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Jul. 31, 2021 | Saturday
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170 years later, the Grist carries on where Sleemans left off
Danielle and Robert Begin share an intimate laugh amid the opening day fluster of their new brewery, the Grist in St. Davids. (Evan Saunders)

The St. Davids brewing scene has grown with the long-awaited opening of the Grist Craft Kitchen and Brewery on Four Mile Creek Road.

“We’re so flustered,” owner Robert Begin said as the Grist got ready to serve its first customers on Friday. The official opening was slated for 4 p.m.

Friday morning Begin was busy with his wife Danielle preparing all the food for the breweries first day of sales, which looked a little different than the couple were expecting.

“We don’t have the benefit of the typical soft opening where you can invite people to test everything out. So, we figured we might as well do it like this,” Begin said.

The restaurant will be serving takeout food and beer only until the province allows indoor dining. Coincidental to the Grist's opening, the government announced Friday that indoor dining can begin July 16.

The restaurant is still two to three weeks away from opening its patio and takeout orders will be limited for the opening.

“We’ve got about 140 pizzas,” Begin said Friday morning.

“It’s first come, first served. We’ll work our way into full service once we get a little bit more comfortable with things.”

The brewery has four beers available for purchase.

Begin's favourite is the red cream ale.

“The thing about the red cream ale is that, with Sleeman’s having the first brewery around here, it’s kind of paying homage to them.”

The progenitor of the current Sleeman Breweries was John Sleeman, who founded the Stamford Spring Brewery in St. Davids in 1836. It closed in 1847.

“After 186 years, brewing is finally back in St. Davids,” the Grist’s website reads.

The brewery is connected to an old farm building that Begin has refurbished. Lots of material from the barn was recycled for the décor within the brewery. Old barrels, rusted siding and wooden beams adorn the interior.

Begin thought that creating a great main building was the hard part but, with opening day upon him, his attentions completely changed.

“The pressure, believe it or not, is actually in offering the proper food and service. We always thought it was the building but now that it’s done it’s almost inconsequential,” he said.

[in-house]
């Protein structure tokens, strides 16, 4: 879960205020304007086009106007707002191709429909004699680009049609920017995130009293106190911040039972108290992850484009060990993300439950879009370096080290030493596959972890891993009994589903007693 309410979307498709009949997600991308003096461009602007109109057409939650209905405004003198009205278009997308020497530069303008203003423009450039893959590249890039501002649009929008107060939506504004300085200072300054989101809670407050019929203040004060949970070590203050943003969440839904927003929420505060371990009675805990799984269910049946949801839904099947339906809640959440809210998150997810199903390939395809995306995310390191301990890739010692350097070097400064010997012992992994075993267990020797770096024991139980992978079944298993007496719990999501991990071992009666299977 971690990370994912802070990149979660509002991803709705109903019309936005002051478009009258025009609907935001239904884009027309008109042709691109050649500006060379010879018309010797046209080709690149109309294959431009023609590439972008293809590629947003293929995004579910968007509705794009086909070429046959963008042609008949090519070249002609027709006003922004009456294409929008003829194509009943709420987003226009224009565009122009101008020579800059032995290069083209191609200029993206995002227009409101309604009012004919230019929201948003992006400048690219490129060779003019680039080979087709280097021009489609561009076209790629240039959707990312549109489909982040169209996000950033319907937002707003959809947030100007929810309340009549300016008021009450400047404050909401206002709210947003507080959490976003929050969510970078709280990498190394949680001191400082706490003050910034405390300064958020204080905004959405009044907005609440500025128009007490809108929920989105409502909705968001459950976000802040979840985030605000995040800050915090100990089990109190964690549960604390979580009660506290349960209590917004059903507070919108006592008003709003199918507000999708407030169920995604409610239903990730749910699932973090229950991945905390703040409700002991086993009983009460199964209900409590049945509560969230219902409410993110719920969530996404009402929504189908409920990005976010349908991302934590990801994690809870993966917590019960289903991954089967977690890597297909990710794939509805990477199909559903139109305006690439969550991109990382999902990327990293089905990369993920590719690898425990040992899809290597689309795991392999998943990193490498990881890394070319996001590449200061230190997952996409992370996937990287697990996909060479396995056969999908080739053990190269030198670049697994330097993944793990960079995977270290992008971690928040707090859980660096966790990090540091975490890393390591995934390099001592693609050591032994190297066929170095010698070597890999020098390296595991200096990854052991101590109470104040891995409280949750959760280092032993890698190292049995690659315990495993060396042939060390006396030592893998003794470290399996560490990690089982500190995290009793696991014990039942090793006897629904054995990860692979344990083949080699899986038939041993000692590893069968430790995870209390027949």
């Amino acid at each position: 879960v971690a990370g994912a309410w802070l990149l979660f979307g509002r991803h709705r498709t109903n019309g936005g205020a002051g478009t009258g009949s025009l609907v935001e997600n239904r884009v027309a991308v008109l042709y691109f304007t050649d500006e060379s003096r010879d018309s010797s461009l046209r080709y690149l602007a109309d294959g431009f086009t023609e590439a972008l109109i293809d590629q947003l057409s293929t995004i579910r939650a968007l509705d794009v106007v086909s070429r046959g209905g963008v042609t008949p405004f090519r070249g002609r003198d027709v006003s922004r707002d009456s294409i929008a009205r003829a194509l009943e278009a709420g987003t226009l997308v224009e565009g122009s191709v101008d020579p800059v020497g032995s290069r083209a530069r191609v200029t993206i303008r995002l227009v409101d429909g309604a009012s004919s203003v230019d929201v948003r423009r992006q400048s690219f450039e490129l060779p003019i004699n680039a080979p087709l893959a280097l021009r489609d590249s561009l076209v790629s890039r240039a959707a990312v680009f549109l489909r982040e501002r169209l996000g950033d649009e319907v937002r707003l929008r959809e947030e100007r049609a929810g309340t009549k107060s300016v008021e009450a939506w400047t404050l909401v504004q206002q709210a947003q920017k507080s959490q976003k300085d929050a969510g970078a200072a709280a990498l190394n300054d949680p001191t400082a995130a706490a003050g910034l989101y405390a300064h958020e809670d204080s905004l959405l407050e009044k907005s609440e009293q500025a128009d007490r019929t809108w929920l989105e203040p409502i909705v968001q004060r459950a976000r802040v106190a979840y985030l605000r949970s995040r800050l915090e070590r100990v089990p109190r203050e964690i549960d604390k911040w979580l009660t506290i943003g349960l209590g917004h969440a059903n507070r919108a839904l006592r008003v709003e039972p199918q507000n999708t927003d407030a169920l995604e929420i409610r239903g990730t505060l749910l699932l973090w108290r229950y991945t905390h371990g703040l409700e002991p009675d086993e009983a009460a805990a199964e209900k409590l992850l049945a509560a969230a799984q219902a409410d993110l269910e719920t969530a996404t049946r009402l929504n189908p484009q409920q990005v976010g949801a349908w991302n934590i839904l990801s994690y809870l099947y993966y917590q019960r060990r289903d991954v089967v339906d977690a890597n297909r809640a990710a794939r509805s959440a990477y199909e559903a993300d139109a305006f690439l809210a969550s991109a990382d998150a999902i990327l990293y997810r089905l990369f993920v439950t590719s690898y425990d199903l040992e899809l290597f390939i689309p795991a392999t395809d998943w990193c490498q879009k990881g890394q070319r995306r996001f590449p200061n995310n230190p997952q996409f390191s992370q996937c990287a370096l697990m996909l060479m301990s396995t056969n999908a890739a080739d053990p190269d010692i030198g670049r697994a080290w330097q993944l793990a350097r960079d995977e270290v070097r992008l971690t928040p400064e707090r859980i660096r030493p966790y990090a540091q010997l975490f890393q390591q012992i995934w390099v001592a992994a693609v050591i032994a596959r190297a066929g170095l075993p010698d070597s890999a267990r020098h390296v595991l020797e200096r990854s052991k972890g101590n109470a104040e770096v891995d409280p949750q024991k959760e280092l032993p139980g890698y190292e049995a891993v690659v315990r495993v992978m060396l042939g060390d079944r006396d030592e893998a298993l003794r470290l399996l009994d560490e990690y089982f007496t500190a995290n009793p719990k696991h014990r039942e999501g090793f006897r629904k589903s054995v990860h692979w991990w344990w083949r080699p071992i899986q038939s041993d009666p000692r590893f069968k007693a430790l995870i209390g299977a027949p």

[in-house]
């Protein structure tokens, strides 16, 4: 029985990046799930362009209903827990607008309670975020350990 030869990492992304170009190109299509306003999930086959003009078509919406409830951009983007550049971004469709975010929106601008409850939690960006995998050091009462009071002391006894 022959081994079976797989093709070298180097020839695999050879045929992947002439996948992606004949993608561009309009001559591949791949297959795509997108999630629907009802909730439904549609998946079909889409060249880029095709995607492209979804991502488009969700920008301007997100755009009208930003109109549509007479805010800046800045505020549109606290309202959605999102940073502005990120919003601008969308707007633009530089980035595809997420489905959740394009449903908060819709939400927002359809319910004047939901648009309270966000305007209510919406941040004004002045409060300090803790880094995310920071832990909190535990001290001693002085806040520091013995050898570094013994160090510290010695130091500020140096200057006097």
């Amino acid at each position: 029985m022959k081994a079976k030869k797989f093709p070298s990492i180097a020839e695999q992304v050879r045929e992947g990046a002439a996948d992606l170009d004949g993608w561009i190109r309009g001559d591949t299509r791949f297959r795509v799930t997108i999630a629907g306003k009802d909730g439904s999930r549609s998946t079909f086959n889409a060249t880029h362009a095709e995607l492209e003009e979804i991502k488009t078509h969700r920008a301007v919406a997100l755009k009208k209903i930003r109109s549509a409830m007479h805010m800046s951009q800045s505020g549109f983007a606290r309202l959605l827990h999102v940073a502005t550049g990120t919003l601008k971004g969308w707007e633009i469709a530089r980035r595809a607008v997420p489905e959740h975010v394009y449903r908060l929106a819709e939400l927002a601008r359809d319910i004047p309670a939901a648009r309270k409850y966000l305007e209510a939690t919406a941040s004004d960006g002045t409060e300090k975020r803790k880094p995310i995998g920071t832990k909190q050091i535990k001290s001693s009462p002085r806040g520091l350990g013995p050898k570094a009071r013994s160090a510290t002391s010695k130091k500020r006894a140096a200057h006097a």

The couple have been working on opening the brewery for three-and-a-half years. COVID-19 caused delays but was strangely beneficial.

The pandemic offered somewhat of a silver lining, he said. "If we had opened up when we wanted to it really would have impacted our bottom line,” Begin said.

“All of a sudden we would have had staffing issues. We would have had payroll and food waste.”

While he is excited about the prospect of the U.S. border reopening, he stressed that the Grist is not focused on tourism only.

“I’ve always been a big supporter of making sure you take care of the locals,” he said.

“Tourism is fantastic but tourism in the middle of the winter won’t support you. So, you’ve got to make sure that you take care of those that take care of you.”

Part of that was making sure the Grist does not end up as another expensive fine dining spot in Niagara-on-the-Lake.

“We’re really trying to have a much more level price point. We want people to come three times a week, not three times a year.”

The couple used to own Garciolli’s Pizza on Mary Street in Old Town and Begin used to work opening wineries. They made the decision to invest the money from their past life in the new brewery.

“Danielle and I decided to blow every bit of our kids' inheritance” on the Grist, the website says.

“That’s not a joke,” Begin told The Lake Report.

The opening of the brewery isn’t where the business stops growing.

“Once we get this done, we’re going to start the coffee shop and Italian ice creamery,” Begin said, gesturing to a vacant building on the lot.

 

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